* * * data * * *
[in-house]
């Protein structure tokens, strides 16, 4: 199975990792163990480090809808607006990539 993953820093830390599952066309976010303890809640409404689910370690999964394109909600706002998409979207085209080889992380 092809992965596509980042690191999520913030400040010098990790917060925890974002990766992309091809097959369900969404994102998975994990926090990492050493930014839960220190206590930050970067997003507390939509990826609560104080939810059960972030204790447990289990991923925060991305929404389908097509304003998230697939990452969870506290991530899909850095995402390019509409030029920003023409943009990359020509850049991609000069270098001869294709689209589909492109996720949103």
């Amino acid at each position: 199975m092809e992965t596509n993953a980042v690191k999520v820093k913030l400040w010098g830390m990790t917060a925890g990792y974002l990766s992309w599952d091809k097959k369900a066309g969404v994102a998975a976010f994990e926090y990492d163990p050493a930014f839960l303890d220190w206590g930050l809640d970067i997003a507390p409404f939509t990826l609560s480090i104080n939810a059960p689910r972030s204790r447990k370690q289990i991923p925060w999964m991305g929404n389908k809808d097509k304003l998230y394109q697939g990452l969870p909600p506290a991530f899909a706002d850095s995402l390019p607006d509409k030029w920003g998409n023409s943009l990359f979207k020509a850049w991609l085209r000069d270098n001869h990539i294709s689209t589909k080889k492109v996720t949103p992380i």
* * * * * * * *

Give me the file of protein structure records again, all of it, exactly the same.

[in-house]
């Protein structure tokens, strides 16, 4: 199975990792163990480090809808607006990539 993953820093830390599952066309976010303890809640409404689910370690999964394109909600706002998409979207085209080889992380 092809992965596509980042690191999520913030400040010098990790917060925890974002990766992309091809097959369900969404994102998975994990926090990492050493930014839960220190206590930050970067997003507390939509990826609560104080939810059960972030204790447990289990991923925060991305929404389908097509304003998230697939990452969870506290991530899909850095995402390019509409030029920003023409943009990359020509850049991609000069270098001869294709689209589909492109996720949103």
């Amino acid at each position: 199975m092809e992965t596509n993953a980042v690191k999520v820093k913030l400040w010098g830390m990790t917060a925890g990792y974002l990766s992309w599952d091809k097959k369900a066309g969404v994102a998975a976010f994990e926090y990492d163990p050493a930014f839960l303890d220190w206590g930050l809640d970067i997003a507390p409404f939509t990826l609560s480090i104080n939810a059960p689910r972030s204790r447990k370690q289990i991923p925060w999964m991305g929404n389908k809808d097509k304003l998230y394109q697939g990452l969870p909600p506290a991530f899909a706002d850095s995402l390019p607006d509409k030029w920003g998409n023409s943009l990359f979207k020509a850049w991609l085209r000069d270098n001869h990539i294709s689209t589909k080889k492109v996720t949103p992380i």